Notes on The Echo Maker by Richard Powers

  • Ostensibly it is a story about a mid-20s man who suffers a terrible car accident, slowly recovers only to believe that his sister, his dog and his mobile home are imposters. Capgras syndrome is what he was initially diagnosed with. 

  • The story follows a year of the lives of his family, friends and other interested parties who deal with the main character and this bizarre condition. 

  • At some points it felt too long. Richard Powers certainly had a lot to say. But other times I pushed aside other books to keep working on it. 

  • Powers is known as a very intellectual author. But for all the thinking and ideas he introduced, I felt the story had a lot of pathos. I felt for most of these people. 

  • The dialogue was good, realistic and non-cringe worthy. 

  • Powers deftly changed points of view.  Yet the narrators kept the main focus of the story shrouded in mystery. Especially the mysterious Barbara.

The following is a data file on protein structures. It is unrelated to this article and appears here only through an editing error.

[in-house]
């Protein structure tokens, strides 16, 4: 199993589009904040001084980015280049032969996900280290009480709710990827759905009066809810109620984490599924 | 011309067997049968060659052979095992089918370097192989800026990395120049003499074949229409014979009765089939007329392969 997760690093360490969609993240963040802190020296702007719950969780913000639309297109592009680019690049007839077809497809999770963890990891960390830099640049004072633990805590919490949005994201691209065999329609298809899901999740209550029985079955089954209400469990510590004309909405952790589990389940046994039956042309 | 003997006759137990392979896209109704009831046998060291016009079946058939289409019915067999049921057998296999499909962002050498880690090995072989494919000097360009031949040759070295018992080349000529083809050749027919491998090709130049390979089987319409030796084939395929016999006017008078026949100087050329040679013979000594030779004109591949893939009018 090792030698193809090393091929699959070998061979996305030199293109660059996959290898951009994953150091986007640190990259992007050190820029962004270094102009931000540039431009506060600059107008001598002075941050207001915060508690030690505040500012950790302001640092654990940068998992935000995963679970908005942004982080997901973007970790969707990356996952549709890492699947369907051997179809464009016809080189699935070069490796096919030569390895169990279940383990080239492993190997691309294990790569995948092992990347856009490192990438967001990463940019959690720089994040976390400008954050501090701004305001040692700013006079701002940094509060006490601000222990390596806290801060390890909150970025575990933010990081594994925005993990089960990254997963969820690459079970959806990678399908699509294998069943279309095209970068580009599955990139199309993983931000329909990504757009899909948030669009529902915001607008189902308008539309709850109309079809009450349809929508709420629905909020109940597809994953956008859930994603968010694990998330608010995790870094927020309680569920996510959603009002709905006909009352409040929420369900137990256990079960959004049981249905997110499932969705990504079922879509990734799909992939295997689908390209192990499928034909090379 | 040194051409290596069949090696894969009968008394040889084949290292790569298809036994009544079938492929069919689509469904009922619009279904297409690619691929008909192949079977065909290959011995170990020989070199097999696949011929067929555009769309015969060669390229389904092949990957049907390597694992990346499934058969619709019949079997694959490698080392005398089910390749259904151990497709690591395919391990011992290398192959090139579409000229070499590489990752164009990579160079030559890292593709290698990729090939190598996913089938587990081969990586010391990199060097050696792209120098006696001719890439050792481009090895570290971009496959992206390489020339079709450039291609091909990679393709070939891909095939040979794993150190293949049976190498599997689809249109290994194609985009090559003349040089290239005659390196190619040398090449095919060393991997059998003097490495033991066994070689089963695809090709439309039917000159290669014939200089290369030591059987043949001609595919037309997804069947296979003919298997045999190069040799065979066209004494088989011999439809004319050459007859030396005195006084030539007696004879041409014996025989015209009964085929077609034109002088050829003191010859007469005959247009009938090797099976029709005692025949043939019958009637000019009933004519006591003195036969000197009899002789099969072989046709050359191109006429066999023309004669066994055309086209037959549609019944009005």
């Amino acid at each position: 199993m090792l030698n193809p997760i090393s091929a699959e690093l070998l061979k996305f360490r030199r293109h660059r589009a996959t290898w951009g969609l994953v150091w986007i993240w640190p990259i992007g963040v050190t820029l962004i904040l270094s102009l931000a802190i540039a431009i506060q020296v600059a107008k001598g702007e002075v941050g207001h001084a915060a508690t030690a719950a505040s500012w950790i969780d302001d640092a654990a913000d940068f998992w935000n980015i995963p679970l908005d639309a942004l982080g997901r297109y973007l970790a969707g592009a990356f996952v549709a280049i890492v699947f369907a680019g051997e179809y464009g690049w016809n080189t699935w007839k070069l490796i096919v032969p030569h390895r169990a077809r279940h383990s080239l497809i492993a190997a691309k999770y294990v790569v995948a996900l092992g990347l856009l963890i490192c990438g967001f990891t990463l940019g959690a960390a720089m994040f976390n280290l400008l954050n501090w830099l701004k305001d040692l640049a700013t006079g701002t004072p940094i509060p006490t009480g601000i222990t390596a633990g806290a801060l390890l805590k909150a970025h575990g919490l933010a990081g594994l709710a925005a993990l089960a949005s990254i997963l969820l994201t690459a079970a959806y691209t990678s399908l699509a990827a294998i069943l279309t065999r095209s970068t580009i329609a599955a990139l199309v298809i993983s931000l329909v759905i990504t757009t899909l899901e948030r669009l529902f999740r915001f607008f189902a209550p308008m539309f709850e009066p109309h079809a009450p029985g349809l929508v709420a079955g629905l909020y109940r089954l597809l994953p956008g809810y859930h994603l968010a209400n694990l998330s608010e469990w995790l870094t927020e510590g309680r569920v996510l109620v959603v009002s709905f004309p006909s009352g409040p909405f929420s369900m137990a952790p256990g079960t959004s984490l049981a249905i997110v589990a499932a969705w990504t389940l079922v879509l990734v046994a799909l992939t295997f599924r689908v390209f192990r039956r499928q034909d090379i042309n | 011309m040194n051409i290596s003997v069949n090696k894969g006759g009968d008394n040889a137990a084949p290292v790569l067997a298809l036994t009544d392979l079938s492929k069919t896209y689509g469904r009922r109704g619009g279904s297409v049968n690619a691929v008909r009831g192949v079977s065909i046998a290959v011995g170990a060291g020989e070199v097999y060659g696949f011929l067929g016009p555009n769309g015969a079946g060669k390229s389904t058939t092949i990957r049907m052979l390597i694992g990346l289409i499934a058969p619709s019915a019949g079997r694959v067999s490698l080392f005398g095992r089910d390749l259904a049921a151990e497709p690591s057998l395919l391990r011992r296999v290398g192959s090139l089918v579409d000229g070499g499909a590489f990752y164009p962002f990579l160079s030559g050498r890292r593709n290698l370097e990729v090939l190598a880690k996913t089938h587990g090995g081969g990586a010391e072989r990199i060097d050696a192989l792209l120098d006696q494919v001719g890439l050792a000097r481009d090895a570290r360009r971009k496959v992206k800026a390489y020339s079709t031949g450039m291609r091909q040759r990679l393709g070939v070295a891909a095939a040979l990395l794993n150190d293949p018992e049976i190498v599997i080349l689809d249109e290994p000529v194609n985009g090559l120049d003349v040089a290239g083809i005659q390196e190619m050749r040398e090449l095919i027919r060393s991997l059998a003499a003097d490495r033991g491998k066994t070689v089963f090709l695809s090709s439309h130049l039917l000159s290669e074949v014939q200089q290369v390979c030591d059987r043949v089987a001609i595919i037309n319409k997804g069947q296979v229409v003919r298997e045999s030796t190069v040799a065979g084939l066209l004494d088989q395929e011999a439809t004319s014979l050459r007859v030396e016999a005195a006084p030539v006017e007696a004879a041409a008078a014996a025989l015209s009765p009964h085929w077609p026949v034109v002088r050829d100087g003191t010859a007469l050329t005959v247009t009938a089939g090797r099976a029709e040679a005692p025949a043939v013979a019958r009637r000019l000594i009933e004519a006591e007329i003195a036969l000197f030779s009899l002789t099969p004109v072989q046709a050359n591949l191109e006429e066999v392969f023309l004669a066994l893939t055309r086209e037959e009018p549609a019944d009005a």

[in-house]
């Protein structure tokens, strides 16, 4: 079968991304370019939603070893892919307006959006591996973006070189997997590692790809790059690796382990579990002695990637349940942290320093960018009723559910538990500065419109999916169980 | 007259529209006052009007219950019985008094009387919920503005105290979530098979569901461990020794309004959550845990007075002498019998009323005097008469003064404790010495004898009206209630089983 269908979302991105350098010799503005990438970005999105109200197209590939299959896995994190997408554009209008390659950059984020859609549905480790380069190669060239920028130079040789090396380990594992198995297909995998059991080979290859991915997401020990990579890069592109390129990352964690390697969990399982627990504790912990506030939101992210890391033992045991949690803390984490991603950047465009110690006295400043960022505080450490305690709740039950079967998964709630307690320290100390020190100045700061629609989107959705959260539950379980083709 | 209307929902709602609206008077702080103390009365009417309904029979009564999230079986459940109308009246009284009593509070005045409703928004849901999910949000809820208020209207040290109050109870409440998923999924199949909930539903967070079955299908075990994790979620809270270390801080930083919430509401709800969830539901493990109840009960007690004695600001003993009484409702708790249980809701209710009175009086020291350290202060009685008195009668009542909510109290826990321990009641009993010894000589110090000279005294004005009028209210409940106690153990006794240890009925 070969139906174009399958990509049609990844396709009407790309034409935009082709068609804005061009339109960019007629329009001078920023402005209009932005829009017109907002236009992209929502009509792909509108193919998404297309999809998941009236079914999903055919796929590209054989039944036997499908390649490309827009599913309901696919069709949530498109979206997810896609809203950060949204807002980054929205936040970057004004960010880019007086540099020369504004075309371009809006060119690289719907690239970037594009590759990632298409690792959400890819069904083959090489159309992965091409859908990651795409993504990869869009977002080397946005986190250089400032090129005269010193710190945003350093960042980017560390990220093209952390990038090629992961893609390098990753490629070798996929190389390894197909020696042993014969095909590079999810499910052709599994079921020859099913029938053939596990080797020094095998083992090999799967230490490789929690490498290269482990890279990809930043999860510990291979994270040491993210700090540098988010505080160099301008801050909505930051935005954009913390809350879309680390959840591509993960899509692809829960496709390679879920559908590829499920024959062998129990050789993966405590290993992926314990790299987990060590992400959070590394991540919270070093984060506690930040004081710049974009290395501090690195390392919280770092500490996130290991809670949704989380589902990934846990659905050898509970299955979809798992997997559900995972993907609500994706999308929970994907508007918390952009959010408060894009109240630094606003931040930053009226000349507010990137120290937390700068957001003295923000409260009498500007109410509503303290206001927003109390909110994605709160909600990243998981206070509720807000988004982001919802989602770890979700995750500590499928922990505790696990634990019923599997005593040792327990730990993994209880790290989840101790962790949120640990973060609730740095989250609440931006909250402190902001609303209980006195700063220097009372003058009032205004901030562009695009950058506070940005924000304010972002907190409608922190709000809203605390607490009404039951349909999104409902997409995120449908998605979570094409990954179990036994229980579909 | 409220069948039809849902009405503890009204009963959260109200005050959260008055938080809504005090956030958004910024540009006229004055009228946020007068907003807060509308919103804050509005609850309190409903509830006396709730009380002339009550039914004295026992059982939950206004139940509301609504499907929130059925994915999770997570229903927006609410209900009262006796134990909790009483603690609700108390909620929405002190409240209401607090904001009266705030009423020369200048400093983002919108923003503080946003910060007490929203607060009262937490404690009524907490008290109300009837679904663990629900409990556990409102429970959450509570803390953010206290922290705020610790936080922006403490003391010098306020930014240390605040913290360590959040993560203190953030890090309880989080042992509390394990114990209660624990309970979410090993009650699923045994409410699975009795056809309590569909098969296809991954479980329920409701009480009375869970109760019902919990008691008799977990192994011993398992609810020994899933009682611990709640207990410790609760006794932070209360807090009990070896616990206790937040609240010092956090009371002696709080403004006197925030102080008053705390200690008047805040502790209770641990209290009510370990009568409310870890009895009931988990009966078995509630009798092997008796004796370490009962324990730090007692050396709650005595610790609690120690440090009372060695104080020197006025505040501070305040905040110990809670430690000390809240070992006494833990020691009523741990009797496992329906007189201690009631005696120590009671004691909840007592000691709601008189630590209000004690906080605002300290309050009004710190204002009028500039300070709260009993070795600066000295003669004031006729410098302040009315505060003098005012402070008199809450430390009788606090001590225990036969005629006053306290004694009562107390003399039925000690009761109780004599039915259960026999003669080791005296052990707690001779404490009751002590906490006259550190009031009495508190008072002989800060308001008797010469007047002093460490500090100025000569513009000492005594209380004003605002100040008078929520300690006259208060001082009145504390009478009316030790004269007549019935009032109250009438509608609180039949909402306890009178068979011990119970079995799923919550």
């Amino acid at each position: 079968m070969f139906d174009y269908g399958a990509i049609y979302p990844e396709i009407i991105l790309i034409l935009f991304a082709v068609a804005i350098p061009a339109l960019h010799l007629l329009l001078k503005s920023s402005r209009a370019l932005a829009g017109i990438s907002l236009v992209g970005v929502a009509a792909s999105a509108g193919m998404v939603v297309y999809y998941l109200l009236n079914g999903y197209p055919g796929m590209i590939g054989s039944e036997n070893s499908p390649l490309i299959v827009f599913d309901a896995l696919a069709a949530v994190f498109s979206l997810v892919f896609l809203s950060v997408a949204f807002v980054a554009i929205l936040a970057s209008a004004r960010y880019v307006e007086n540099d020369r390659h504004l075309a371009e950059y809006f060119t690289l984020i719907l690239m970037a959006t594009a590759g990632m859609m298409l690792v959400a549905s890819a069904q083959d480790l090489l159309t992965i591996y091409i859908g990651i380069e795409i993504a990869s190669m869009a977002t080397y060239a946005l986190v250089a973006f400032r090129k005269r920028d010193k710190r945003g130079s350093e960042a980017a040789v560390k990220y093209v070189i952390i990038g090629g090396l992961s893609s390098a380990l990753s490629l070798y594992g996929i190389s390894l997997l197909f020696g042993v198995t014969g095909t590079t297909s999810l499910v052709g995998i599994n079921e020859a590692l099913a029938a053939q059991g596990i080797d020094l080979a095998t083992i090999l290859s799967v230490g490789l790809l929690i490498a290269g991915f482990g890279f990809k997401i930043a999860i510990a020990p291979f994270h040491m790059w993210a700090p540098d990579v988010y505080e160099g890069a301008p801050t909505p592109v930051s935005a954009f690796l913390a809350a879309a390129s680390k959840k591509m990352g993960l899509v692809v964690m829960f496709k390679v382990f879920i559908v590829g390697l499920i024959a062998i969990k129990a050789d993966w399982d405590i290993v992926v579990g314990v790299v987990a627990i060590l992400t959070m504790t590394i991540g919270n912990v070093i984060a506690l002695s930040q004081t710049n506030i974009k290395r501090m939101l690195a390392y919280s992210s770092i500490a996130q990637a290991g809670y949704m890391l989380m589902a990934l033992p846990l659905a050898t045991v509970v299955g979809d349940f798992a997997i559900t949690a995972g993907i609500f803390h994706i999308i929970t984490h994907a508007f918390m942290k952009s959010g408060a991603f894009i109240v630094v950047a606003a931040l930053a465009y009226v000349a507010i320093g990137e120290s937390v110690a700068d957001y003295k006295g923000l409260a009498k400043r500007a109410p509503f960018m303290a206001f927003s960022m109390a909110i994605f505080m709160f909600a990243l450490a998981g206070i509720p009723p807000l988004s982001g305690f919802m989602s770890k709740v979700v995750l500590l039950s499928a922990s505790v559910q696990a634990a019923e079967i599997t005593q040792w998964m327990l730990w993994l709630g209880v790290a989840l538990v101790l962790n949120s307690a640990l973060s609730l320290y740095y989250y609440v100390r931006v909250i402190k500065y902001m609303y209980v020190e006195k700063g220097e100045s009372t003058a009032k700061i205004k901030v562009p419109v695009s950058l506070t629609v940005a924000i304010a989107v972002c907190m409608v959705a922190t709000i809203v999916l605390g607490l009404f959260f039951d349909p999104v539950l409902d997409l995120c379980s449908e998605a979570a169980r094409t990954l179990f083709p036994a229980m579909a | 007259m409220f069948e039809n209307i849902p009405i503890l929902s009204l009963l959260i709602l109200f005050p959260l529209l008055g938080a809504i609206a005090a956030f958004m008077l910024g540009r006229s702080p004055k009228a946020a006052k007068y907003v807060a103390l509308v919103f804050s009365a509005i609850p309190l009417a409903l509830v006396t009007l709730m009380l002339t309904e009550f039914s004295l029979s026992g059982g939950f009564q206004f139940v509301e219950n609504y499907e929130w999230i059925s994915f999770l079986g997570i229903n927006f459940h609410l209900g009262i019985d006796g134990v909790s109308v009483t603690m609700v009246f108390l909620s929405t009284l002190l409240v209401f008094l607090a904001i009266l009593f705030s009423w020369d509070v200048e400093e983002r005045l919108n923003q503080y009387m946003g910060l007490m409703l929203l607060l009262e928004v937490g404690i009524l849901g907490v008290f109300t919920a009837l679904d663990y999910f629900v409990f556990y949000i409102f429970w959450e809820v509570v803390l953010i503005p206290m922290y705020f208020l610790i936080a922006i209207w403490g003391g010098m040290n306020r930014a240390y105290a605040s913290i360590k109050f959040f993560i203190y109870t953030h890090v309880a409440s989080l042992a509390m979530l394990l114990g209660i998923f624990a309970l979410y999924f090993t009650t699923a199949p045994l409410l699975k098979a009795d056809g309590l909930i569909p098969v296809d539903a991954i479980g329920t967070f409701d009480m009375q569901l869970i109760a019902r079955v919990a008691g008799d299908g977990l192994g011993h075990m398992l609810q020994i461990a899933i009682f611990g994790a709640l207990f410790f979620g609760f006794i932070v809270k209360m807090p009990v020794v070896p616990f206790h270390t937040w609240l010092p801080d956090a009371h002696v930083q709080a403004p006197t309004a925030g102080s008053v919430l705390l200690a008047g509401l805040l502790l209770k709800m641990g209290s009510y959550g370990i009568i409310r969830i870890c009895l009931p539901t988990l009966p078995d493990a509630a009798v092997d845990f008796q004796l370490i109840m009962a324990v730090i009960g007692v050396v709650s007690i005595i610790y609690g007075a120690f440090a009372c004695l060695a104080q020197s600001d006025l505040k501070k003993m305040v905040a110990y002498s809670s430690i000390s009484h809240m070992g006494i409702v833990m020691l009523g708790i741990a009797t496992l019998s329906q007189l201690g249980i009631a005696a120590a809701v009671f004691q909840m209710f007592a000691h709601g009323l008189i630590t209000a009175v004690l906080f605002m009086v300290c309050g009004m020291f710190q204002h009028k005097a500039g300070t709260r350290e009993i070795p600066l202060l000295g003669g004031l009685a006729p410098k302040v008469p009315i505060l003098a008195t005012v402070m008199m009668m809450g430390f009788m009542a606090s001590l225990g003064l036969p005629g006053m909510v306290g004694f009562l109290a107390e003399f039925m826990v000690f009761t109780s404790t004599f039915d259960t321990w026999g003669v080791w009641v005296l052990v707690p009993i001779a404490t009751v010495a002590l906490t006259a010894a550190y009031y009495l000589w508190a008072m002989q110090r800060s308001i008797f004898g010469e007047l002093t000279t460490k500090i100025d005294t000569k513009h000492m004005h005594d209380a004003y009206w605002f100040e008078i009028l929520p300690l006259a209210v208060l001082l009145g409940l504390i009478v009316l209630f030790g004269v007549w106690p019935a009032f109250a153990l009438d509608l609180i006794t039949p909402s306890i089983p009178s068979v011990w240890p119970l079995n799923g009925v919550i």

• It won the National Book award in 2006. 

  • A quote:

In a field two miles out of town, he passed a boxy green brontosaur combine that was ravaging the rows of standing corn. The fields gained a stark, minimal beauty in dying. Nothing could ever sneak up on you, here in these blank horizons. The winters would be the hardest, of course. He should like to try a February here. Weeks of snow-crusted, subzero air, the winds pouring down from the Dakotas with nothing to slow them for hundreds of mils. He looked out over a grain-fringed rise at an old farm just one upgrade beyond sod house. He pictured himself in one of these gray-white clapboards, connected to humanity by no medium more advanced than radio. It seemed to him, as he drove, one of the last places left in the country where you would have to face down the contents of your own soul, stripped of all packaging.